Les Serres Royales

 Monday, April 30, 2012

So here is the deal: The King of Belgium has got this epic garden hidden away behind his stone walls full of all kinds of flowers. For most of the year he keeps his pretty little garden locked up for himself, but the last three weeks of April he opens it to the public. You have to admit though, you can see why he isn't so eager to share. =]


Les 100 Jours

There is this tradition here in Belgium called "Les 100 Jours" (the 100 days). It's kind of like a right of passage for the Rhétos (Seniors) that takes place exactly 100 days before graduation. . . Okay, that makes it sound WAY more formal than it really is. In reality, all it is is a day to party-hardy. It's kind of like their way of saying "Hey, World! Whatch out, because in 100 days we're taking you on."

The idea is basically to cause as much chaos as humanly possible. Everyone dresses up in wild and crazy costumes, just like Halloween--You know, minus the tasty treats and spooky monsters. . .

I was a little stumped as far as finding a costume went, but my brother, Gaetan stepped in and saved the day and let me borrow his Football uniform. He is on one of the only teams that exist here in Belgium, and he actually plays really well for a European ;) Lucky for me too because my costume was a serious hit. Everybody loved seeing the "American Footballer". It was pretty much epic.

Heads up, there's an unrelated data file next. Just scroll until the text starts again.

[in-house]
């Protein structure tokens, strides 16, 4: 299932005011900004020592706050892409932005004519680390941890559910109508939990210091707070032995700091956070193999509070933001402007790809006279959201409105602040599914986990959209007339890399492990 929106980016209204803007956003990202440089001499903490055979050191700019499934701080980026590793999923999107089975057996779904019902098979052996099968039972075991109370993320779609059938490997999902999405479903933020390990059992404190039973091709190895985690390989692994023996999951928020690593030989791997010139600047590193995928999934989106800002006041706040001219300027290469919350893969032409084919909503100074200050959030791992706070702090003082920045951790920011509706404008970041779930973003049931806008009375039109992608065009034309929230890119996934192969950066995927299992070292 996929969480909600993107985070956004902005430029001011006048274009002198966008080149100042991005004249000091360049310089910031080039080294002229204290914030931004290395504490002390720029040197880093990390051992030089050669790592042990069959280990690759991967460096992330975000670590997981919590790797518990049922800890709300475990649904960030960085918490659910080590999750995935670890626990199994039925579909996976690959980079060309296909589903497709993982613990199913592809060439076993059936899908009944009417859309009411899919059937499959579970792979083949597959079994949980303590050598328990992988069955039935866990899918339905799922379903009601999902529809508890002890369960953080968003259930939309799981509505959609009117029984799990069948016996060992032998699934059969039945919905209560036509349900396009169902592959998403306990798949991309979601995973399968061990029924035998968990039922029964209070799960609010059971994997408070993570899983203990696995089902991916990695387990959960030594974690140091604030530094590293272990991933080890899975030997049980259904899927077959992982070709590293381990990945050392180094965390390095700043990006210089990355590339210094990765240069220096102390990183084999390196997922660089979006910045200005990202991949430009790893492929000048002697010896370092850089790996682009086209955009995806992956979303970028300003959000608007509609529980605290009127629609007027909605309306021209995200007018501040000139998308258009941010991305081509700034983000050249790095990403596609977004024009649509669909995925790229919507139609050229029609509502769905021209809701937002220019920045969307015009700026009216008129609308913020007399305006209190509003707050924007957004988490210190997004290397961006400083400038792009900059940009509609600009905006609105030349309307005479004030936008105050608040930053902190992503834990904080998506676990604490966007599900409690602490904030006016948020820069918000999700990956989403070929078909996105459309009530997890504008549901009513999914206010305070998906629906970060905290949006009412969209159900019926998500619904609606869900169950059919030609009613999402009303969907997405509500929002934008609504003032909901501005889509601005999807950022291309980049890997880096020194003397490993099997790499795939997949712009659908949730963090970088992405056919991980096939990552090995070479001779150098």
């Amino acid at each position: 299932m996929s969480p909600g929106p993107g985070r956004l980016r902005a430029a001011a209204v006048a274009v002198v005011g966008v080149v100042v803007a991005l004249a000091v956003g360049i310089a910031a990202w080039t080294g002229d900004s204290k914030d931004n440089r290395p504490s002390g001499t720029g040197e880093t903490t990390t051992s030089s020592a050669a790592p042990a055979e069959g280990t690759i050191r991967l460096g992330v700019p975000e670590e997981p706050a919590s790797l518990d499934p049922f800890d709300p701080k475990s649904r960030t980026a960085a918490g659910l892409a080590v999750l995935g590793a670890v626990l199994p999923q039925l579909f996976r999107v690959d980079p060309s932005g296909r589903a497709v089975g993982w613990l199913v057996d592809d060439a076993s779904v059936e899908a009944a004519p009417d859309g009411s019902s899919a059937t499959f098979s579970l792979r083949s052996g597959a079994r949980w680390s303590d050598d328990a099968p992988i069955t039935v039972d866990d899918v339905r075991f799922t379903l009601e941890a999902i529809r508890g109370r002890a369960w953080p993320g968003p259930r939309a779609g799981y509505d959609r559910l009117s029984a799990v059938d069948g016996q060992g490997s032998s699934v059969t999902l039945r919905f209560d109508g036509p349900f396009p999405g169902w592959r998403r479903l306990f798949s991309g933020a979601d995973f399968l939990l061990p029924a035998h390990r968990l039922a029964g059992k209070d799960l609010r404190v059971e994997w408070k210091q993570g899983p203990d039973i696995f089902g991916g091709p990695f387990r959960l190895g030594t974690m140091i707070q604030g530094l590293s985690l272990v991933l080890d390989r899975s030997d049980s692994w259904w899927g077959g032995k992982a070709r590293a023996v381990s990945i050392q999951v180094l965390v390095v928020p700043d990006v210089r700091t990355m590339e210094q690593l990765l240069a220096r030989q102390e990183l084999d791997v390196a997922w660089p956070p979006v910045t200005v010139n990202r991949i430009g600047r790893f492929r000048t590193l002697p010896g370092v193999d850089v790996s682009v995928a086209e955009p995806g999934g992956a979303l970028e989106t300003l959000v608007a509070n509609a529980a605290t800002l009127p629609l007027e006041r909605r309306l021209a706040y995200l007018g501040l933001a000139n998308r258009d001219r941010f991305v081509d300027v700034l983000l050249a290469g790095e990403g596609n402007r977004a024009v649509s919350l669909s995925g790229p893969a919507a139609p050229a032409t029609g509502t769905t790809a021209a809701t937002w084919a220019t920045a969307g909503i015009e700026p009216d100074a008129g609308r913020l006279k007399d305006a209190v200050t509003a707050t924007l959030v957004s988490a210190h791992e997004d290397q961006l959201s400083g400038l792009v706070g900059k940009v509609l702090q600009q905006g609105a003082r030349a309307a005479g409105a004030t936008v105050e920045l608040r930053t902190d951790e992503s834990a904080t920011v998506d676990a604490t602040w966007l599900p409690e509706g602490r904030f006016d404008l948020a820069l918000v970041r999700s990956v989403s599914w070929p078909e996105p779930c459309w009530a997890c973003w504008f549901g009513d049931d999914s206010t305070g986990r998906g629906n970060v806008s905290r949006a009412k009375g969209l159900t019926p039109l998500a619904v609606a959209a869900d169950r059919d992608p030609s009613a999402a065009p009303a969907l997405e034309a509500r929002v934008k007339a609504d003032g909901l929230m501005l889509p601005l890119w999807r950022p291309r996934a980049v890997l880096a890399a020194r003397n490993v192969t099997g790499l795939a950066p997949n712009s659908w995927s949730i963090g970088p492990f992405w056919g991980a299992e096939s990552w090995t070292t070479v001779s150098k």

But wait, it gets better. You didn't honestly think parading around in costumes of all shapes and sizes was going to be enough, did you? No, that wouldn't cause NEARLY enough chaos. . . But add a couple sticks of "rouge à lèvres" (that's fancy french talk for "lipstick"), a few roles of suran wrap and a school full of unsuspecting underclassmen and you've got just about enough craziness to satisfy a band of Seniors gone mad.

By the end of the day, there isn't a single student, teacher or janitor who hasn't been caught up in the wave of insanity that is the 100 Jours. Each and every one of them leaves completely covered in kisses and doodles left behind as a demonstration of just what we are capable of. ;)